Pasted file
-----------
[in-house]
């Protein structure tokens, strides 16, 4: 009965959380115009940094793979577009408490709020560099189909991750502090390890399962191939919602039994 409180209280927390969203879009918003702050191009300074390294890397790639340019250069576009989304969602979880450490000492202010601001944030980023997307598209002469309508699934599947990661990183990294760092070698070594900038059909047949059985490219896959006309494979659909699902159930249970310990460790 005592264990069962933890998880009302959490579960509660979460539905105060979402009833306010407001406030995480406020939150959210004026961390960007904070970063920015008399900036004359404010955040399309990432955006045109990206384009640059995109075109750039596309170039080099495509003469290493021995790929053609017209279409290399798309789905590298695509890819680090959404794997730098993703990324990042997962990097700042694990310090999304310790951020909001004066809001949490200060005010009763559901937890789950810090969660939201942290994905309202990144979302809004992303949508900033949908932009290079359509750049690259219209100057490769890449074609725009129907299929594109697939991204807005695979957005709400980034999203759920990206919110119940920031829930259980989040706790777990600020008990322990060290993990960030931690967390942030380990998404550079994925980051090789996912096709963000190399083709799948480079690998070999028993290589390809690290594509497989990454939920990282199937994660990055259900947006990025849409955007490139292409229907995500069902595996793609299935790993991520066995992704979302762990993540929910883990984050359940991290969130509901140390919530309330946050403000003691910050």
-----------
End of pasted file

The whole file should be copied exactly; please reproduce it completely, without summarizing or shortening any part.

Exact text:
[in-house]
């Protein structure tokens, strides 16, 4: 009965959380115009940094793979577009408490709020560099189909991750502090390890399962191939919602039994 409180209280927390969203879009918003702050191009300074390294890397790639340019250069576009989304969602979880450490000492202010601001944030980023997307598209002469309508699934599947990661990183990294760092070698070594900038059909047949059985490219896959006309494979659909699902159930249970310990460790 005592264990069962933890998880009302959490579960509660979460539905105060979402009833306010407001406030995480406020939150959210004026961390960007904070970063920015008399900036004359404010955040399309990432955006045109990206384009640059995109075109750039596309170039080099495509003469290493021995790929053609017209279409290399798309789905590298695509890819680090959404794997730098993703990324990042997962990097700042694990310090999304310790951020909001004066809001949490200060005010009763559901937890789950810090969660939201942290994905309202990144979302809004992303949508900033949908932009290079359509750049690259219209100057490769890449074609725009129907299929594109697939991204807005695979957005709400980034999203759920990206919110119940920031829930259980989040706790777990600020008990322990060290993990960030931690967390942030380990998404550079994925980051090789996912096709963000190399083709799948480079690998070999028993290589390809690290594509497989990454939920990282199937994660990055259900947006990025849409955007490139292409229907995500069902595996793609299935790993991520066995992704979302762990993540929910883990984050359940991290969130509901140390919530309330946050403000003691910050």